Last week I was house-sitting in Barnes, which just so happens to be about ten or so minutes away from Kensington via bus and Tube, and it just so happened that there is an Ian Dury retrospective exhibition on at the Royal College of Art in the wonderfully named Kensington Gore... so it seemed churlish of me not to go. I love Ian Dury and am completely gutted that I had three separate opportunities to see him and The Blockheads live but never did. I firmly believe that he is one of Britain's foremost poets - and one of our greatest Bohemian eccentrics as well. I knew that he'd been an art student but had never actually seen any of his work - or so I thought. To get to the RCA you have to take a rather splendid walk up Kensington High Street and along by the side of Hyde Park. It was a blisteringly hot day with full sunshine so you can imagine how magnificent the full glow of Hyde Park Gates were set amongst all that lovely lush greenery - London has a stupendous amount of parks and wild spaces and I urge you to check them out!
Finally I arrived, and can now say that I've "been" to the RCA with a knowing wink. The exhibition itself is quite informal but no less hallowed and what struck me first was how strong the vibe of Ian Dury is in all his work, to the point where I felt that he was actually there. He was obsessed with lad mag style pinups and under the tutelage of his teacher and mentor Sir Peter Blake was something of a leading light in the Pop Art scene and it really shows. Movies and sex jostle with a saucy British vibe, and a lot of his paintings sing with acres of sequins around beautifully executed pencil drawings. That was the second thing that struck me - just how much hard graft he'd put into learning and executing his craft. Which brought me on to the "I never saw his work". It turns out that I had - he'd designed tons of record sleeves and illustrations for magazine articles, many of which I'd seen on my numerous excursions around secondhand record stores and in my obsessive collecting of old magazines. What I took away from the exhibit:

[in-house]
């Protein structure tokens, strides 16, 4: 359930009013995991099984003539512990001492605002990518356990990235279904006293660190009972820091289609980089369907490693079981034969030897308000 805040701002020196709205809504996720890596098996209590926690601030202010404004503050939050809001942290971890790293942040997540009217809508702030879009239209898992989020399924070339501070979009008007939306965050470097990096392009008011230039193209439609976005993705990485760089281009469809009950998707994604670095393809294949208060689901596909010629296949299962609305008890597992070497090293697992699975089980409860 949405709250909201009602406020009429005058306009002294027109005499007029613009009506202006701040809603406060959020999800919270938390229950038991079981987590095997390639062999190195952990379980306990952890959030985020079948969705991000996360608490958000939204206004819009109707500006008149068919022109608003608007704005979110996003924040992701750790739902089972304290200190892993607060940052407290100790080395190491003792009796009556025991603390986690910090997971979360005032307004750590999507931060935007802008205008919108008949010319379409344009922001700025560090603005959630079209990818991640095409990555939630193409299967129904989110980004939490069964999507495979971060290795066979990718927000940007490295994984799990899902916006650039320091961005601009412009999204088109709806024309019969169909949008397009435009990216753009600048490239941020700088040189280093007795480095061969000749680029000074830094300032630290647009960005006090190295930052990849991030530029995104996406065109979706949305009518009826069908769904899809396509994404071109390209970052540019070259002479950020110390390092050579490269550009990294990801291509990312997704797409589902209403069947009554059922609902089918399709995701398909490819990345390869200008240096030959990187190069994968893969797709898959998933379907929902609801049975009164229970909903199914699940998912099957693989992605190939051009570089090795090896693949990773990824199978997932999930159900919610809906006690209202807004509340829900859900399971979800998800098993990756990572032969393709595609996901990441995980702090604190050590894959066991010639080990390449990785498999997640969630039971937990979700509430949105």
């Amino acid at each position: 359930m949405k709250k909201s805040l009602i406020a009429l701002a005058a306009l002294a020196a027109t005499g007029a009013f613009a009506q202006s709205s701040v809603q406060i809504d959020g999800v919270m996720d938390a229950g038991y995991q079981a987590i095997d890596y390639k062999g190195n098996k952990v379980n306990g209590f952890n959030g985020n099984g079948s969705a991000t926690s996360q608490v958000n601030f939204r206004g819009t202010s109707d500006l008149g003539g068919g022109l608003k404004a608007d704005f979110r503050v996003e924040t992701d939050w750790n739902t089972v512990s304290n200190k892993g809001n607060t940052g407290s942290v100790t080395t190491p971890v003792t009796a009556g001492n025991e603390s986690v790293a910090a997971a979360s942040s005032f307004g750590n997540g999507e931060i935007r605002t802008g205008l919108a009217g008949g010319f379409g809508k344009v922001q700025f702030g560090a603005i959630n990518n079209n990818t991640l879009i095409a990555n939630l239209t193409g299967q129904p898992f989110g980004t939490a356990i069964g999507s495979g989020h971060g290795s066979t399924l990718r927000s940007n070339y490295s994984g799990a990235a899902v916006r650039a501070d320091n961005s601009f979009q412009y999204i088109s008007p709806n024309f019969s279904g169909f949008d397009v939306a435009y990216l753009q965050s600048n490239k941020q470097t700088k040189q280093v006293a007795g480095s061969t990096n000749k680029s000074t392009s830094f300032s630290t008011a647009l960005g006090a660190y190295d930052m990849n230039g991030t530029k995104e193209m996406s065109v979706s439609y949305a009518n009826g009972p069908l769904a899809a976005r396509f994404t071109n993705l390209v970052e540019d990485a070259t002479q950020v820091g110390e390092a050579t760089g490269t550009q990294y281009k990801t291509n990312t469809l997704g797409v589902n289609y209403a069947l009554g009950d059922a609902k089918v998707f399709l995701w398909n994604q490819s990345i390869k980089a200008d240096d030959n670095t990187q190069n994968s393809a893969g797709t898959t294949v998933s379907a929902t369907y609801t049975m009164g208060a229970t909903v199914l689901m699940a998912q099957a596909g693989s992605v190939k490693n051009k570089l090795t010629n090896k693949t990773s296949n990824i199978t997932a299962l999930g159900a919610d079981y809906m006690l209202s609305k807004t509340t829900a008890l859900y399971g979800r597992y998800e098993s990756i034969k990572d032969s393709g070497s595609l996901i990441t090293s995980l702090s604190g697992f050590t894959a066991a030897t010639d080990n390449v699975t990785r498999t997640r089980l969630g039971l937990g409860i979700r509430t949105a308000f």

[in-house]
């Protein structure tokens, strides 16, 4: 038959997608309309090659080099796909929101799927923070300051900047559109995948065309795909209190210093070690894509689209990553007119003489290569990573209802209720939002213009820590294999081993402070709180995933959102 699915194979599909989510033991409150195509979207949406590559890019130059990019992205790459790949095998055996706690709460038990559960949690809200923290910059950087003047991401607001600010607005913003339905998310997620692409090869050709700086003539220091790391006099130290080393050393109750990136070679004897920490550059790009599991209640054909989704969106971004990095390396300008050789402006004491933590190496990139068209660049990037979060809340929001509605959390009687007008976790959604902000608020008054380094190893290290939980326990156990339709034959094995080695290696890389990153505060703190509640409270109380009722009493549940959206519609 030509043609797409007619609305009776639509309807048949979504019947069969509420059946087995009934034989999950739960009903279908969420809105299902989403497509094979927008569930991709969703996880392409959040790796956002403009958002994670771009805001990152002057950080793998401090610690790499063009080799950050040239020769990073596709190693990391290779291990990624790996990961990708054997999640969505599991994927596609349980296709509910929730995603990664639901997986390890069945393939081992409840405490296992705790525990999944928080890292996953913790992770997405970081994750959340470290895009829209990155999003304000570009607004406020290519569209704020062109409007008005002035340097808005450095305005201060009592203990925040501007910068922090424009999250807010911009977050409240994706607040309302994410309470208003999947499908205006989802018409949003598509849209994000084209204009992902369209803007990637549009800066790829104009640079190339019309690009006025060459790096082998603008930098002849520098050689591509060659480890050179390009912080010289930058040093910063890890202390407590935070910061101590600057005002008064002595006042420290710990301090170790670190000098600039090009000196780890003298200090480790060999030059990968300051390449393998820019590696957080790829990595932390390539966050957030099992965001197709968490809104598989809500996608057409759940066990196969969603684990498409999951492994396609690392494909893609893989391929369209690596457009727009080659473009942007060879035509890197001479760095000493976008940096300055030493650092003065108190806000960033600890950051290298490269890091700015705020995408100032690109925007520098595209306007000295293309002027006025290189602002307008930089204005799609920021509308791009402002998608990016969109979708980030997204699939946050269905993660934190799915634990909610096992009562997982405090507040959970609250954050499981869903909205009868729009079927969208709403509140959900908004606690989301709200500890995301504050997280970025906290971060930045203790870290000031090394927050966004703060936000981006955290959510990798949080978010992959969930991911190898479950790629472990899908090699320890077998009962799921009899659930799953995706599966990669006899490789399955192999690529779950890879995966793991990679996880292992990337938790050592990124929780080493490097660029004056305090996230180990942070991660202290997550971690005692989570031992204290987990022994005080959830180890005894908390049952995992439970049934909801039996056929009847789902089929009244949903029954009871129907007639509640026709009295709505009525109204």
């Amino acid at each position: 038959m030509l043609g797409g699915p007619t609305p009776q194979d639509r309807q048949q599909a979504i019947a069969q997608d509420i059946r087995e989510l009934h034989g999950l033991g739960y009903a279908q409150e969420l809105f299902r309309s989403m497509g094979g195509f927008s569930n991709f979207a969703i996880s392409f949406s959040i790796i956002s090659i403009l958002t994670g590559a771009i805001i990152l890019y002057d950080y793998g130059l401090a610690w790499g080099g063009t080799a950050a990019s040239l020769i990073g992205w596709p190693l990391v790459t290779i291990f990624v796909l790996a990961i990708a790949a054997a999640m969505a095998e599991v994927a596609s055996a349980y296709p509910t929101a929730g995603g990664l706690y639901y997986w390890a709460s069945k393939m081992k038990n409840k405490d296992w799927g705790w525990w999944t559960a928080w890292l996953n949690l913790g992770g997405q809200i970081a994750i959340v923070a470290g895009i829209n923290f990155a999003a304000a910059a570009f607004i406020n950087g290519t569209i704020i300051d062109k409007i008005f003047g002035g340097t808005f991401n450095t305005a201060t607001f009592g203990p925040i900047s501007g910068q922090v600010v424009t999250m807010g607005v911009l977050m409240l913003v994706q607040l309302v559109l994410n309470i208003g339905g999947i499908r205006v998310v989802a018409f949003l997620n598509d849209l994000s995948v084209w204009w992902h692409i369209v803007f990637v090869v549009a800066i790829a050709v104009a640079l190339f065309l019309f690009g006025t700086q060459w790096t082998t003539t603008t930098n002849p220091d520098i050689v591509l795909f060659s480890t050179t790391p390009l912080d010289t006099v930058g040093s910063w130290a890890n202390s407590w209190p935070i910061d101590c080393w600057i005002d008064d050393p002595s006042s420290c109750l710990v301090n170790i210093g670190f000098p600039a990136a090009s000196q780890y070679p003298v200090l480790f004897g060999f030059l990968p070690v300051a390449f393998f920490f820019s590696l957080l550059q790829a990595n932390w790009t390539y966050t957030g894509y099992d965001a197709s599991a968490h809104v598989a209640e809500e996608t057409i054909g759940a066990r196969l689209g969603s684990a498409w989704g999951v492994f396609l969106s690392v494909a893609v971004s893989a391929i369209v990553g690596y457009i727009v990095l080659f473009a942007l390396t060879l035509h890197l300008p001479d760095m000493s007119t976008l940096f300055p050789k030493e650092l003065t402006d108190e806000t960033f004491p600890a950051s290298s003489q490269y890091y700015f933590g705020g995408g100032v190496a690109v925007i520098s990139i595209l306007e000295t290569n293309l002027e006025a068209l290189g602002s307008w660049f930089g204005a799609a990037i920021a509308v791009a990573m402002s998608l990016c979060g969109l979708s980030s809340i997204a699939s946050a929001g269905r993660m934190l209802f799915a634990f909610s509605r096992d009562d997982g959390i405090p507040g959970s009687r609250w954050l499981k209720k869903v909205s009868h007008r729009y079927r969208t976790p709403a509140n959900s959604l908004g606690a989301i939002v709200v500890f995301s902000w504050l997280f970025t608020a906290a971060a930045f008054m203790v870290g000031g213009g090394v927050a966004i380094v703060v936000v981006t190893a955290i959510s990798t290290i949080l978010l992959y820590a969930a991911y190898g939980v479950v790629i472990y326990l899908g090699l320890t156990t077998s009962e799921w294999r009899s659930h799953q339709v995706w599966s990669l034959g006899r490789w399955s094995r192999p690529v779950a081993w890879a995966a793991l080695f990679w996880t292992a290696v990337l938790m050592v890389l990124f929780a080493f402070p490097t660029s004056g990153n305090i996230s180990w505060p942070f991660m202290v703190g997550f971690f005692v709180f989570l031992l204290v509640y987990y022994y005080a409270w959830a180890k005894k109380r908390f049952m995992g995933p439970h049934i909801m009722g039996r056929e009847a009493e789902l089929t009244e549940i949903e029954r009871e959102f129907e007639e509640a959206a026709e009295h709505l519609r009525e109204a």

- I need to knuckle down and properly work on my drawing skills - Ian Dury managed all this whilst teaching, working and being in a band, so I really have no excuse
- Being true to yourself and your passion is key in artwork - without compromise and without hesitation
- You can mix the profane and the lofty with great results - and sequins don't hurt either
- The Royal Albert Hall (opposite the RCA) is a lot smaller than it looks on TV
The whole exhibition was lovingly curated by his daughter Jemima and features comments from former colleagues, band mates and teachers, and the amount of affection he's held in both by contemporaries and fans cannot be underestimated. If you happen to be house-sitting, or find yourself in Kensington, or are a fan of Ian Dury, then this is definitely an exhibition worth checking out - and it's free! The exhibition runs until September 1st 2013 at the Royal College of Art, Kensington Gore, London SW7 (link below).